Winograd Math Stars
Written by Julie Garbus
The pipe broke just when the students had gotten out the iPads. Water spurted out from under the sink of Winograd K-8’s seventh-grade math classroom like a mini-Niagara. The students goggled for a minute. And then they began working on the ratios app they’d been assigned…yet another concrete example that iPads really do capture students’ attention.
Stephanie Mick, their teacher, had begun class by reviewing word problems involving ratios, standing in front of the class just like in the old days. Then she said, “We have an app that does this. We’ll get some iPads in your hands and play with this app.” She showed students how to find and use the Thinking Blocks Ratios app; This app teaches students how to model and solve math word problems by using online virtual blocks to visualize the problems in a new way. Each student took one of the classroom’s set of iPads and worked individually, gathering in groups around the room to discuss the problems and help each other out.
Sixth, seventh, and eighth grade students at Winograd all use iPads during math. Holly Bressler, Winograd’s principal, believes that the hands-on learning the iPad makes possible will increase both student engagement and student understanding. Mick picks apps that present visual versions of manipulatives: items students use to learn mathematical or other concepts in a hands-on, experiencing way. “Manipulatives take something abstract such as ratios and make it concrete,” Bressler explained. Students “grab” the virtual blocks, move them around with their fingers, break them up. Besides being tactile, the app teaches kids visually; as Bressler said, “When you have a picture in your brain, you can remember it and do it again.” Seventh grader Delaney agreed. “I love the iPad,” she said. “It’s helped me understand everything. I’m a visual learner. I can listen, but I won’t get the concepts.” Mick added, “I can stand up here all day talking, but with the apps, my kids are getting a better conceptual understanding.”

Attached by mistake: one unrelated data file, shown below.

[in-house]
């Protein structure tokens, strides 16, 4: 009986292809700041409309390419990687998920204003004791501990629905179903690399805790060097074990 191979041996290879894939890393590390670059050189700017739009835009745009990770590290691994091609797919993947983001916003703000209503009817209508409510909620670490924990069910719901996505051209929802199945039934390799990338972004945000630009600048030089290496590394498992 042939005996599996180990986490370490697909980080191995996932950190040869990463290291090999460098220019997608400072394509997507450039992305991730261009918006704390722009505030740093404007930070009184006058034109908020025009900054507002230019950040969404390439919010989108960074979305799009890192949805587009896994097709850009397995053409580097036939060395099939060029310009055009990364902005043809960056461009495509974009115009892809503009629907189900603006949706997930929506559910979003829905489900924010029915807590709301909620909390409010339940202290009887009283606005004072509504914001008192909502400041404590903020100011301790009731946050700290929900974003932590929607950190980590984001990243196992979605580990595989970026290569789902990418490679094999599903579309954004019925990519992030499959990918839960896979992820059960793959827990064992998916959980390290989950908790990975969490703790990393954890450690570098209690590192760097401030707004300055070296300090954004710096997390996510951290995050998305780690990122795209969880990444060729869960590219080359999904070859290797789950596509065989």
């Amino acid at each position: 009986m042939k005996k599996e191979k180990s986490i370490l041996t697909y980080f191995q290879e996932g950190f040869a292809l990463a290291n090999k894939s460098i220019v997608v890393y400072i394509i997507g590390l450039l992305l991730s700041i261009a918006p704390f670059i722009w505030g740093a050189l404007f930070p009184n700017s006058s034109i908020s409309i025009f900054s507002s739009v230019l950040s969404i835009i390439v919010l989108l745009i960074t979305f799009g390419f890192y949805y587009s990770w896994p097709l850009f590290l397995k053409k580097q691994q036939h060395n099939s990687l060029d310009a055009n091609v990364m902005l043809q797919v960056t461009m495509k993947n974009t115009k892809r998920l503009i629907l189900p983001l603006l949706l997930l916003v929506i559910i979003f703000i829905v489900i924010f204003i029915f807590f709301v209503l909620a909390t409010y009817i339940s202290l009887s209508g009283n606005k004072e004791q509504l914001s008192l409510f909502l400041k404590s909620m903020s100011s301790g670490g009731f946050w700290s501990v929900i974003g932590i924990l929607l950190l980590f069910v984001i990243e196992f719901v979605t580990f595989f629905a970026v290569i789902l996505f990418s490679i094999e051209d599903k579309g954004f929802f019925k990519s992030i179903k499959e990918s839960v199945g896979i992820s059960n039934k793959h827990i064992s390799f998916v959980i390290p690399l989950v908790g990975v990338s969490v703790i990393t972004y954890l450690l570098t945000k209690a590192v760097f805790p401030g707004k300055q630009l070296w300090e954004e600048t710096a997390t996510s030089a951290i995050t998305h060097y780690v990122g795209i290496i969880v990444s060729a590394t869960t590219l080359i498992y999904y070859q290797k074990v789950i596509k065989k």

These Winograd seventh graders are math stars. Last year, when they were in sixth grade, these students scored almost 82% proficient and advanced on their math TCAPs—the highest score in the county and twenty points above the state average. Middle school math is hard for kids. Statewide and district-wide, math scores dip between fifth and sixth grades, plummet between sixth and seventh, and drop a little more between seventh and eighth. Bressler and her staff hope that the greater engagement and understanding that iPads foster will help Winograd’s middle school students buck the trend.
There’s evidence already that it may be working. Last year, through a Success Foundation teachers’ grant, these students had access to a handful of iPads in math, and their 2013 TCAP scores were higher than they’d been the year before. And just recently, during an algebra unit, the class used a visual manipulatives app similar to Thinking Blocks. According to Mick, the kids did “amazingly well” on the test.